An extension is seen as necessary to avoid a no-deal scenario in which the UK would exit the bloc without agreements on key areas including trade, migration and security.
On Tuesday, members of parliament voted overwhelmingly to approve the extension request, with 420 votes in favour to 110 against.
In the last week, the rival parties have been meeting to agree upon a mutually acceptable Brexit plan and are set to meet again on Thursday. The controversial cross-party negotiations have aggravated divisions within both parties.
Twelve ministers from May’s own cabinet did not vote with the government, though it is unclear how many were deliberate abstentions and how many were approved absences.
Parliamentary approval secured, May will now have to request the extension at a key EU summit in Brussels on Wednesday.
‘There are no easy solutions’
The EU, which has already granted the UK one extension, has remained open to granting another only if May can guarantee parliamentary approval for a Brexit deal and give a clear indication how the extra time would be put to use.
However, a letter from European Council President Donald Tusk to council members may suggest a thaw in Europe’s stance.
In the letter, which was released shortly after the UK Parliament’s vote, Tusk said there was “little reason to believe” that May could persuade parliament to back a Brexit deal before the end of June, based on the fact that parliament has so far rejected May’s Brexit plan three times.
Tusk proposed granting an “alternative, longer extension” or a so-called “flexible extension” that would last no longer than one year and could be terminated automatically once the UK and EU agree upon a Withdrawal Agreement.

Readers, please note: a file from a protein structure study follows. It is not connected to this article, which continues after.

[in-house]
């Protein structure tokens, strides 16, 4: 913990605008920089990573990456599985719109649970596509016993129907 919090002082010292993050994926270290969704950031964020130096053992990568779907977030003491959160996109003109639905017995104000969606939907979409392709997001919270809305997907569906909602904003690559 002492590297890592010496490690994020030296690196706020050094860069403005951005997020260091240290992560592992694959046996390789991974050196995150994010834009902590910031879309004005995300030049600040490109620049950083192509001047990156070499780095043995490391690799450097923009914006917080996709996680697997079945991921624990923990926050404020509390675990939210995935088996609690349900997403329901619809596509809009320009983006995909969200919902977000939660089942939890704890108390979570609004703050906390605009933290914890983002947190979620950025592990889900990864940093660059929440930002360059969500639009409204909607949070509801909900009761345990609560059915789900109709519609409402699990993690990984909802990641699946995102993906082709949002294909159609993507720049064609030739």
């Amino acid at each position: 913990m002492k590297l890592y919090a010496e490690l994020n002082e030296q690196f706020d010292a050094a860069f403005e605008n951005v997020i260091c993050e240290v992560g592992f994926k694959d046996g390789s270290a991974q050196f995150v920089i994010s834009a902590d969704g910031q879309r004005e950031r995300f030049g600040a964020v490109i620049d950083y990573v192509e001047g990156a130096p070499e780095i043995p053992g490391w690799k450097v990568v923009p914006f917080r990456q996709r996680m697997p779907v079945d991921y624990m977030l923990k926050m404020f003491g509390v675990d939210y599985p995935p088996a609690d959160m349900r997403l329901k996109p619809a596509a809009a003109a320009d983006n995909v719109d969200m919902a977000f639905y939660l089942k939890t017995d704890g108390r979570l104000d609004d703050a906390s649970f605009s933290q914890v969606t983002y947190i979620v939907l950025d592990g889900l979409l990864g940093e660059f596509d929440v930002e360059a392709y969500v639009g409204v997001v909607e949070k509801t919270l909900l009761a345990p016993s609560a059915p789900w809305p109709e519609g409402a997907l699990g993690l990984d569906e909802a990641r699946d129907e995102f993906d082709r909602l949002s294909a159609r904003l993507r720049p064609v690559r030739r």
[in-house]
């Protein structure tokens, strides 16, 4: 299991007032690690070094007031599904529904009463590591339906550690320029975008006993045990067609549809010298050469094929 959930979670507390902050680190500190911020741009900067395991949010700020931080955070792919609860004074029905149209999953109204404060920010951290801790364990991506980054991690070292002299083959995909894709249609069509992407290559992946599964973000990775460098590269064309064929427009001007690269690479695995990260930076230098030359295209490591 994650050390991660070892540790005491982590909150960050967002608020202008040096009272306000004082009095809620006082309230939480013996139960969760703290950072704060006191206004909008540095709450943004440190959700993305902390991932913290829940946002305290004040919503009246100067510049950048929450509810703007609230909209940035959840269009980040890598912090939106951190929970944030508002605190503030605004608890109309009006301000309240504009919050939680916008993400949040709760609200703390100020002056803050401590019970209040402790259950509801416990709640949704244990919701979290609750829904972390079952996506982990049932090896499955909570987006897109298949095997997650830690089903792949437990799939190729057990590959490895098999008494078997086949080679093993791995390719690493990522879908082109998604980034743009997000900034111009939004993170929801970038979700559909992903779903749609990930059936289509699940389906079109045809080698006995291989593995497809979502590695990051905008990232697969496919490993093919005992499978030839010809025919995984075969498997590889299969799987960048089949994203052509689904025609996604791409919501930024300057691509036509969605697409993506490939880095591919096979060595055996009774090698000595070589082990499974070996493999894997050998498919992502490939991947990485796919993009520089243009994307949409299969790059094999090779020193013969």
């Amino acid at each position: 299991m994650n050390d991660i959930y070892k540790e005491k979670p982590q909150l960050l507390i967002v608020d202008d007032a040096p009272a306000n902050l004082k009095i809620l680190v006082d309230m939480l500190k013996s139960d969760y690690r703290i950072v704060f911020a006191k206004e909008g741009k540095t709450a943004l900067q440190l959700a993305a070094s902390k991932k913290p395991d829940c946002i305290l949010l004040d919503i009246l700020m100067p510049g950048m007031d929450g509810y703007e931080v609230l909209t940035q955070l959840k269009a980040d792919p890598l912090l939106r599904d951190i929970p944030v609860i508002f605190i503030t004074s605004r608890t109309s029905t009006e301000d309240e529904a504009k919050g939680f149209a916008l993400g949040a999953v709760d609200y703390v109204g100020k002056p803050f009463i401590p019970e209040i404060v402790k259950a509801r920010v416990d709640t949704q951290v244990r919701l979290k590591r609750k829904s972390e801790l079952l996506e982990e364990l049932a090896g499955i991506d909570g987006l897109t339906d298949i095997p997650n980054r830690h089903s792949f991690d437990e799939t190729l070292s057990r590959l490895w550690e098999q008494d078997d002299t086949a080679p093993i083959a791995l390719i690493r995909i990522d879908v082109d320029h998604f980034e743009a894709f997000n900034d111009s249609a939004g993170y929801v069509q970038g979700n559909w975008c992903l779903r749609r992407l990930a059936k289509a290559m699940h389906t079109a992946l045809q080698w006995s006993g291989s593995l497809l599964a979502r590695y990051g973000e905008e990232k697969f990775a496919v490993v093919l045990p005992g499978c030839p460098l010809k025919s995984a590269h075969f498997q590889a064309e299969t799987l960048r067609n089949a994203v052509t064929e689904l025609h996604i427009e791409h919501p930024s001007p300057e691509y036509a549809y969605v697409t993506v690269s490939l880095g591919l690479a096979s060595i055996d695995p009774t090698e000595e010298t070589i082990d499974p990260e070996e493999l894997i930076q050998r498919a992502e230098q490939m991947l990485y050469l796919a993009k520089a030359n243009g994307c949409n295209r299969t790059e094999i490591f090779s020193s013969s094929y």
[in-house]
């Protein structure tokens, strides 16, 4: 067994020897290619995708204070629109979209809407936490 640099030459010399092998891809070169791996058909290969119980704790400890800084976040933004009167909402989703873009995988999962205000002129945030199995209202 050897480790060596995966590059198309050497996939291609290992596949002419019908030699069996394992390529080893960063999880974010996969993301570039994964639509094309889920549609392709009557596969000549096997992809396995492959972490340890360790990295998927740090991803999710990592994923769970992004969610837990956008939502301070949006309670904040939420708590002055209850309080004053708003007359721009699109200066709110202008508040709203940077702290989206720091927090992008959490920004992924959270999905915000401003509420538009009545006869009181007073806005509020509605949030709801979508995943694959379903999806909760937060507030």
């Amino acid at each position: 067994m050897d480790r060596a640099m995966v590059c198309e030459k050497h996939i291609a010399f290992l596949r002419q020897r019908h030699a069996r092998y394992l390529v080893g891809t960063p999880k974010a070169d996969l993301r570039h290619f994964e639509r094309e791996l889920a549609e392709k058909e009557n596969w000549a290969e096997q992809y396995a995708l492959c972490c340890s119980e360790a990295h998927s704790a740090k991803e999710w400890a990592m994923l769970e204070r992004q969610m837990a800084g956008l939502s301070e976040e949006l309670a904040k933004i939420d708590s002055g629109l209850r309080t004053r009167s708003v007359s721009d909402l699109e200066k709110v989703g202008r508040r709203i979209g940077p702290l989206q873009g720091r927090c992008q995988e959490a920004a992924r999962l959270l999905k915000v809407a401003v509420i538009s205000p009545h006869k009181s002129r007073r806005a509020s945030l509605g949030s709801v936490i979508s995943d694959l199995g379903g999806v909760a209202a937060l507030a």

This, he said, would avoid a rolling series of short extensions, which “would almost certainly overshadow the business of the EU27 in the months ahead.
“The continued uncertainty would also be bad for our businesses and citizens,” Tusk said adding that “with Brexit, there are no easy solutions”.
May has been eager to avoid any extension that would require the UK to participate in the European Parliament elections, which begin on May 23.
May meets Macron, Merkel
May travelled to Paris on Tuesday in an attempt to secure the support of French President Emmanuel Macron, who has been firm on May’s need to deliver a clear plan for delivering Brexit.
Al Jazeera’s Natacha Butler, reporting from outside the Elysee presidential palace, said Macron may be adopting a more pragmatic approach.
“What we are hearing from Elysee sources is that Emmanuel Macron would be open to an extension but an extension that would be short, that would not roll into next year.
“It’s clear that the French president simply does not want this whole process to go any longer than it needs to,” Butler said.
Following the meeting, a Downing Street spokesperson said the leaders had discussed the ongoing talks with the Labour party, the European Parliament elections and the situation in Libya, where renegade General Khalifa Haftar‘s forces are fighting for control of the capital, Tripoli.
Earlier on Tuesday, May met German Chancellor Angela Merkel in Berlin, where the two discussed the “importance of ensuring Britain’s orderly withdrawal from the European Union, along with Libya and the war in Yemen, according to the spokesperson.
Merkel has previously vowed to fight “till the last hour” to avoid a no-deal Brexit.